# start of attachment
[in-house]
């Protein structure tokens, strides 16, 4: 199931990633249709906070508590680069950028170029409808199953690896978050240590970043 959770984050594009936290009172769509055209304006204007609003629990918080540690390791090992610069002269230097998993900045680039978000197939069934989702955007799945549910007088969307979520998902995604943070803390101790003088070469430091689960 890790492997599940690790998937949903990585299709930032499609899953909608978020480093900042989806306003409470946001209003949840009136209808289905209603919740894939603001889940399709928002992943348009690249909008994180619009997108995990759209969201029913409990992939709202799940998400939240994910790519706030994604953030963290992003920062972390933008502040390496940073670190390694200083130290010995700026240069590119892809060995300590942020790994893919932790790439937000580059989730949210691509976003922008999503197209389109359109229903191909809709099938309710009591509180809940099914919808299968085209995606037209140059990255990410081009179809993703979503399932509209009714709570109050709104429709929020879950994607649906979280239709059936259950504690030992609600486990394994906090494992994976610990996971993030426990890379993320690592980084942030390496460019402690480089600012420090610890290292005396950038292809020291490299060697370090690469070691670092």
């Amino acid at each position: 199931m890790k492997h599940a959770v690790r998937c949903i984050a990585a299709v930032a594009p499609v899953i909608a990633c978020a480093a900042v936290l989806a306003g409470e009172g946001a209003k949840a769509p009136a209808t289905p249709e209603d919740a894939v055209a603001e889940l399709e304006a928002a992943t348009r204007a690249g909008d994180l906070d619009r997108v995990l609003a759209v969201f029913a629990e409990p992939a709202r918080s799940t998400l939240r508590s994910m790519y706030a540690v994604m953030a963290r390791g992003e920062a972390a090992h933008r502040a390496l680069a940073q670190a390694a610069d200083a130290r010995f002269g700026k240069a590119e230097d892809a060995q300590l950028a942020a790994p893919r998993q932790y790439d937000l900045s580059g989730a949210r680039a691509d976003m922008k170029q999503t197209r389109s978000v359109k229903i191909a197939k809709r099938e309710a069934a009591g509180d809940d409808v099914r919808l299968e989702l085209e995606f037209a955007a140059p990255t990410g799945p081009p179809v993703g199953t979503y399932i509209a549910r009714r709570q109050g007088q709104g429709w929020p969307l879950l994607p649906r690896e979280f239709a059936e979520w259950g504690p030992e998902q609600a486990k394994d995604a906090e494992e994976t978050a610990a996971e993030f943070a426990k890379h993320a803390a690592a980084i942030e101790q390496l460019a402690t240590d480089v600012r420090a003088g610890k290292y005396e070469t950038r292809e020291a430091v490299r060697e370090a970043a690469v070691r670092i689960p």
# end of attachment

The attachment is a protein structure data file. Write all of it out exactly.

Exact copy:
[in-house]
């Protein structure tokens, strides 16, 4: 199931990633249709906070508590680069950028170029409808199953690896978050240590970043 959770984050594009936290009172769509055209304006204007609003629990918080540690390791090992610069002269230097998993900045680039978000197939069934989702955007799945549910007088969307979520998902995604943070803390101790003088070469430091689960 890790492997599940690790998937949903990585299709930032499609899953909608978020480093900042989806306003409470946001209003949840009136209808289905209603919740894939603001889940399709928002992943348009690249909008994180619009997108995990759209969201029913409990992939709202799940998400939240994910790519706030994604953030963290992003920062972390933008502040390496940073670190390694200083130290010995700026240069590119892809060995300590942020790994893919932790790439937000580059989730949210691509976003922008999503197209389109359109229903191909809709099938309710009591509180809940099914919808299968085209995606037209140059990255990410081009179809993703979503399932509209009714709570109050709104429709929020879950994607649906979280239709059936259950504690030992609600486990394994906090494992994976610990996971993030426990890379993320690592980084942030390496460019402690480089600012420090610890290292005396950038292809020291490299060697370090690469070691670092």
């Amino acid at each position: 199931m890790k492997h599940a959770v690790r998937c949903i984050a990585a299709v930032a594009p499609v899953i909608a990633c978020a480093a900042v936290l989806a306003g409470e009172g946001a209003k949840a769509p009136a209808t289905p249709e209603d919740a894939v055209a603001e889940l399709e304006a928002a992943t348009r204007a690249g909008d994180l906070d619009r997108v995990l609003a759209v969201f029913a629990e409990p992939a709202r918080s799940t998400l939240r508590s994910m790519y706030a540690v994604m953030a963290r390791g992003e920062a972390a090992h933008r502040a390496l680069a940073q670190a390694a610069d200083a130290r010995f002269g700026k240069a590119e230097d892809a060995q300590l950028a942020a790994p893919r998993q932790y790439d937000l900045s580059g989730a949210r680039a691509d976003m922008k170029q999503t197209r389109s978000v359109k229903i191909a197939k809709r099938e309710a069934a009591g509180d809940d409808v099914r919808l299968e989702l085209e995606f037209a955007a140059p990255t990410g799945p081009p179809v993703g199953t979503y399932i509209a549910r009714r709570q109050g007088q709104g429709w929020p969307l879950l994607p649906r690896e979280f239709a059936e979520w259950g504690p030992e998902q609600a486990k394994d995604a906090e494992e994976t978050a610990a996971e993030f943070a426990k890379h993320a803390a690592a980084i942030e101790q390496l460019a402690t240590d480089v600012r420090a003088g610890k290292y005396e070469t950038r292809e020291a430091v490299r060697e370090a970043a690469v070691r670092i689960p």